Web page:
Talavera in Australia
The word Talavera isn't well known here in Australia, it hasn't quiet made it's name, but we are hopeful that we can contribute to make this precious art-form known.
Talavera is a very old Mexican pottery tradition. Talavera is completely made by hand, an extraordinary, time consuming art-form which is very important to Mexican culture.
Mexico is so far away from us here in Australia and our awareness of most things Mexican are unfortunately via American movies. If you have watched American sitcoms, you are likely to have seen Talavera in kitchens and lounge rooms without realising that they were Mexican or Mexican inspired (e.g Two and a Half Men). Mexican Talavera is very popular and highly sought after in the United States, particularly the high quality products.
The authentic Mexico is starting to make it's way here which is fantastic! If you have been lucky enough to have spent time in Mexico or America then you may know Talavera well, yet like most Australians, you may not be aware that there are different qualities of Talavera and it's history is incredibly interesting and diverse.
In Australia we would liken it to stoneware, earthenware, pottery or ceramics yet the artwork is very different to what we would normally see here.
The documentation and theories on Talavera's history is extensive and still under much debate. We have put together a very brief summary of our research that we hope you find helpful.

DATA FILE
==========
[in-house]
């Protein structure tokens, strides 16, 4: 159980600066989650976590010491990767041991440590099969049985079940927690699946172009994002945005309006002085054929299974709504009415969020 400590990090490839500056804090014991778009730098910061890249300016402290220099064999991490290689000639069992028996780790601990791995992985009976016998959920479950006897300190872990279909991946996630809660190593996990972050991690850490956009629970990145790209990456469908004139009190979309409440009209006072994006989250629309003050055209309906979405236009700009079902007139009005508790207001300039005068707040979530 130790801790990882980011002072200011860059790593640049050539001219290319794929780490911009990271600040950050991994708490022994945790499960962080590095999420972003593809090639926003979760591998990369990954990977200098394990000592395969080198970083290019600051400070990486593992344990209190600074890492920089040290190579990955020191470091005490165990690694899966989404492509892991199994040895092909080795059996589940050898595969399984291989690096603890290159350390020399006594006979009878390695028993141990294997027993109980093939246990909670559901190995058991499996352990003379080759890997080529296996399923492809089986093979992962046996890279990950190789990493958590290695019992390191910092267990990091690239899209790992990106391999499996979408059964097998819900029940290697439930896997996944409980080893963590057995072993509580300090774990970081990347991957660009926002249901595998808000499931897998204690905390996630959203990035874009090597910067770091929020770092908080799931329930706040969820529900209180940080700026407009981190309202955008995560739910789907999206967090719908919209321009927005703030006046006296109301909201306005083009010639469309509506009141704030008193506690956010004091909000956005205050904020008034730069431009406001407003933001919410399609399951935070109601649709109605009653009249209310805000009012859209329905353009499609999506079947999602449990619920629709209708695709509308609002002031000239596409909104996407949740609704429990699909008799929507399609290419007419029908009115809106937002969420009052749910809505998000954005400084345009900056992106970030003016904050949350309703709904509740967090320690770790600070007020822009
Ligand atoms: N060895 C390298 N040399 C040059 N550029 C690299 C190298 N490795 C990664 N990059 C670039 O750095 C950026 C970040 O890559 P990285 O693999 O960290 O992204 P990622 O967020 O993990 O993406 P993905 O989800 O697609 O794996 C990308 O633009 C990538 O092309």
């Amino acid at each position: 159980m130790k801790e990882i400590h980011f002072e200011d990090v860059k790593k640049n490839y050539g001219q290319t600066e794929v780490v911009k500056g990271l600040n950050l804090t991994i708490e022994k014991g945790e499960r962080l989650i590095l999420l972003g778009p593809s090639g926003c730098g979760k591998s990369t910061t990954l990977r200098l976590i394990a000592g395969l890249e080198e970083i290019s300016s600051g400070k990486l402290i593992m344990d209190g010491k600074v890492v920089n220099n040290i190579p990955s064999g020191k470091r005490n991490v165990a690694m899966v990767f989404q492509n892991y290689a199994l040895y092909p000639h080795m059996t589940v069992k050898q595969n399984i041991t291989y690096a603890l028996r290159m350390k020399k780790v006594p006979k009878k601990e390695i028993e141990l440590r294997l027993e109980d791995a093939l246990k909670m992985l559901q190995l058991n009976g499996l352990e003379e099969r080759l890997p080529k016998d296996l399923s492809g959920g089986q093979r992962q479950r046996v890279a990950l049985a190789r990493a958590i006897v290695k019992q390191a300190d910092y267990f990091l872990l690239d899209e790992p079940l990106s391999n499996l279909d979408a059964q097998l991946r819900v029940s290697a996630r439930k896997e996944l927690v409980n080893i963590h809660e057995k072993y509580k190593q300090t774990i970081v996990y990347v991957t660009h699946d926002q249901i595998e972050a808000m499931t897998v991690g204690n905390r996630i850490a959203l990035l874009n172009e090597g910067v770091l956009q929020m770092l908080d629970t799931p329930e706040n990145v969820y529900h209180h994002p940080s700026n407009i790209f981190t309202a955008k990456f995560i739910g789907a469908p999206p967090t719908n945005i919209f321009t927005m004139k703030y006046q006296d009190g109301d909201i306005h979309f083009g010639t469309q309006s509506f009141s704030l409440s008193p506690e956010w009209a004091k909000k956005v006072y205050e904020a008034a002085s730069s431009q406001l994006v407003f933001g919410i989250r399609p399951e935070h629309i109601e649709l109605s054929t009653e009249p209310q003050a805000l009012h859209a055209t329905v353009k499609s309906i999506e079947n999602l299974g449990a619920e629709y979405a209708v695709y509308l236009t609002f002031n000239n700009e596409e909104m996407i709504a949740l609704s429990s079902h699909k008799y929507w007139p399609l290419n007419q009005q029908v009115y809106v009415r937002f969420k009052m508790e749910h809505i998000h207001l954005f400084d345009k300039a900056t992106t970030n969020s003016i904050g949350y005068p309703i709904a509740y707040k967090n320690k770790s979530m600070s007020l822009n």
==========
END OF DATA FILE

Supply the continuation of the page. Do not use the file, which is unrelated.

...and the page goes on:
Talavera is a type of Majolica ceramic. What is Majolica we hear you say? Majolica is thought to have come from the word "Majorca", an Island just off mainland Spain and is today ruled by the Spanish. In Majorca's past however, the island was invaded by the Moorish in 707. Over many centuries Islamic Pottery made in Muslim Spain introduced white oxide glazing and metallic effects of which Hispano-Moresque wares used both of these processes. The Majolica ceramics were thought to have been shipped to Italy as Majorca was in the ships path from Velantia to Italy. Velantia became the centre of Hispano-Moresque wares during the 1500s and was widely exported for the Christian market. This is where it is believed the earliest influences of the white glazing used on Talavera was derived from.
Time Graph of Talaveras influences
1575-1700 - Moorish
1600 - 1790 - Spanish
1600 - 1790 - Italian
1650 - 1790 - Chinese
1800-1860 - Hispanic Puebla (Ignacia Uriate formed a factory in Puebla)
Talavera was first introduced to Mexico back in the 1500s when Spain invaded Mexico and brought with them the art form of metal oxide glazing, a ceramic production from the Spanish city “Talavera de le Reina”. The Spanish chose Puebla for it's high quality fine clay, so good infact that Mexican Talavera in the 1600s was thought to have been more refined that Spanish Talavera and could compete with ceramics of China in quality. Puebla eventually was named Talavera de Puebla after the Spanish city "Talavera de le Reina". Puebla became and still is the most important city for the development of Talavera in Mexico.
There are many theories about how Talavera became popular within Mexico and one of the theories is that The Spanish had originally tried to keep the glazing a secret from the indigenous who were already masters in earthenware, although after time the indigenous learnt how to use the glazing and Talavera became a pivotal and important part of Mexican culture and it is an art form that they are very proud of today. Puebla is now well renowned as the production centre of authentic Talavera in Mexico. Talavera is shipped around the world, particularly America and Europe where the art form is highly respected.